A New Feeling of Hope

May 15th, 2018

 “I am a different person than the person who came here. I am saying goodbye to the old me that couldn’t handle the past. I can no longer change the past, but I can live in the present. I have found myself.”

That’s what one teenager said after going through the Children’s Partial Hospitalization Program (PHP) at David Lawrence Center. She’s just one of many who have not only found themselves, but also found hope and healing during their time in PHP.

The program—the only one of its kind in Southwest Florida—recently celebrated its first anniversary. Since its grand opening in April 2017, about 90 clients—all aged 13 to 17—have been served. More than 9 out of 10 (92%) have been discharged successfully, and more than 75% of those have not required re-admission.

In other words, the Children’s PHP works very well, not only changing lives, but even saving them, since many of the adolescents who come through the program were suicidal.

One former client said he was “saved by this program. This has helped me stay on the path to where I want to be.” Another former client once “didn’t see the importance of life, and I didn’t care much to find it. But that is not who I am anymore.” And another said they were “leaving with a new feeling of hope in my life.”

Among other things, the program helps adolescents with:

  • Enhancing self-esteem
  • Promoting healthy coping skills
  • Teaching effective communication
  • Developing self-awareness
  • Maintaining a healthy support system
  • Learning how to make wise choices
  • Reducing or eliminating self-harming behaviors

PHP is run by a multidisciplinary team including a psychiatrist, licensed clinicians, and a nurse. Clients participate in daily therapeutic, educational, wellness, and expressive therapy groups. The program also includes weekly individual and family therapy, plus medication management. DLC also works closely with local schools to ensure successful transition back to school.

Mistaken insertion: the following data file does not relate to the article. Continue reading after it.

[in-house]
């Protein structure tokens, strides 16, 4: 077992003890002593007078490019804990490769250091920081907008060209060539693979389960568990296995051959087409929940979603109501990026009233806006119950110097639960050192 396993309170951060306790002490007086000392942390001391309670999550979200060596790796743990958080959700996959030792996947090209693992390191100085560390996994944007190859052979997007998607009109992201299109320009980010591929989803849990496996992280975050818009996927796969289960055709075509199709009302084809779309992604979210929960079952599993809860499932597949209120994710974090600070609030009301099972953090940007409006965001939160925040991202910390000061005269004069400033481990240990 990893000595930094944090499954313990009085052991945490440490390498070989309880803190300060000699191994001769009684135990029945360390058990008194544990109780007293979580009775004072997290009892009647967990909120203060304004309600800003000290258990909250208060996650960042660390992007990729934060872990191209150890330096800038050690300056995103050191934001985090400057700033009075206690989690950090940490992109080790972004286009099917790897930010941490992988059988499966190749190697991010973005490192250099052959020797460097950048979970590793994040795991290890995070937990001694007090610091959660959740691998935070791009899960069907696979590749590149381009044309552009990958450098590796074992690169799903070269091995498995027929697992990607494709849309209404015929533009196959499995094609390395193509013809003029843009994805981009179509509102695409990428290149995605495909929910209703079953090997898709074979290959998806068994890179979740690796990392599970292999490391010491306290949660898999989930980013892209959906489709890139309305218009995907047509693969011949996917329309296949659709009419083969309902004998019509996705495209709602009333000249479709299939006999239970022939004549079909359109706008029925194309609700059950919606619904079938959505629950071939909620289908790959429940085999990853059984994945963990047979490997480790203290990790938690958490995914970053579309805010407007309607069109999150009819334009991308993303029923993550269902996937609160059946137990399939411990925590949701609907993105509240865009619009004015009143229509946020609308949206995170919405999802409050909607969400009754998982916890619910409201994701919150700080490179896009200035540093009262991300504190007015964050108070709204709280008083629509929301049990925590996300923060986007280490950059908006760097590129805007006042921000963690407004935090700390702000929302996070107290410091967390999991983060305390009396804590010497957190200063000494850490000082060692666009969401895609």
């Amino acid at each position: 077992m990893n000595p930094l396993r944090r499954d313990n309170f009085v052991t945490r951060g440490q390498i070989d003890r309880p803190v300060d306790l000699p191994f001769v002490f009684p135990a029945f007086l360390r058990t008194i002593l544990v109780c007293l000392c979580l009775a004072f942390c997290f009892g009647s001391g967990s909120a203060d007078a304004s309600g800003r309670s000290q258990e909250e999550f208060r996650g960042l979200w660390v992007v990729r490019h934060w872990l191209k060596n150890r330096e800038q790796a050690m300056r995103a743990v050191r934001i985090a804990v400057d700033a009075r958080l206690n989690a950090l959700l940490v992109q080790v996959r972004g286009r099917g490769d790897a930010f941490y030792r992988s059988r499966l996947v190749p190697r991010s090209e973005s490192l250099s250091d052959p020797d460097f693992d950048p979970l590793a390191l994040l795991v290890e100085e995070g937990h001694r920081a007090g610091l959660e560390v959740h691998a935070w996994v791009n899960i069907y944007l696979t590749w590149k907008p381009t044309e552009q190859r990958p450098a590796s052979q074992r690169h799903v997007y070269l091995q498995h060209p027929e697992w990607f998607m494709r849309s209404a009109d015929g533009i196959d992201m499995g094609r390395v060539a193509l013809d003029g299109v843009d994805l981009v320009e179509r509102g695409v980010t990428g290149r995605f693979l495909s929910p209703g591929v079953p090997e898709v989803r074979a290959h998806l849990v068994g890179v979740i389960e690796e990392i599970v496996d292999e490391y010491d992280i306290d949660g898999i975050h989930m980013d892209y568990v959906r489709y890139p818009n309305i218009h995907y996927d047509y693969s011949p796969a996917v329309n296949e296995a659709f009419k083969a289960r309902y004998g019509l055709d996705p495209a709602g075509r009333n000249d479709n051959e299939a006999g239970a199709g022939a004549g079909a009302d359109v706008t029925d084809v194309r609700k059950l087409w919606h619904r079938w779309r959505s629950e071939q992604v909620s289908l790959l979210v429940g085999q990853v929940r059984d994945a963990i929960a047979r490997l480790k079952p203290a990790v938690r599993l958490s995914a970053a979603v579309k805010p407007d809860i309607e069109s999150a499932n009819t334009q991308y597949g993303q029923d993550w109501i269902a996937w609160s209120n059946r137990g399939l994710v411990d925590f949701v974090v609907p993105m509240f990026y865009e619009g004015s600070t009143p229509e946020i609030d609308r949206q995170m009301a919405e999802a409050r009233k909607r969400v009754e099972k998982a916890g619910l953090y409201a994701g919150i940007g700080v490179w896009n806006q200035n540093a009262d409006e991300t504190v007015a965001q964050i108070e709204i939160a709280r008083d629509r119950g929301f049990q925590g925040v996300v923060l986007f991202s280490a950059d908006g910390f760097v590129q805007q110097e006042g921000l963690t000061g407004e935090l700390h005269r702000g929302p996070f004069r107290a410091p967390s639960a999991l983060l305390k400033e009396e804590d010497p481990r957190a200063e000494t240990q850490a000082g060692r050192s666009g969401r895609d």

Jennifer Eagels, Supervisor of PHP, likens it to “therapy day camp. They’re with us from 9 to 4 each day, usually for around two weeks. These are kids who need more than once-a-week therapy sessions. They may have just been released from our crisis stabilization unit, or they’re on the verge of being Baker Acted. These are kids with mental health issues—depression, anxiety, oppositional defiant disorder, kids who are passively suicidal, kids who may be engaging in self-harm, and they’re usually failing in school.

“It’s a high level of care for acute cases, but when they leave the program, they’re usually in a much better place to transition to seeing a therapist once a week.”

Those who have gone through the program certainly agree about that “much better place.”

“I’m stronger, calmer, and more prepared when I have to face my depression and anxiety,” said one. “I’m leaving with a new feeling of hope in my life.”

Parents agree too. Said one, “It’s like I have a different kid.”

Supporters like you make these transformations possible. Please consider another gift today to help more teenagers who are struggling with mental illness.

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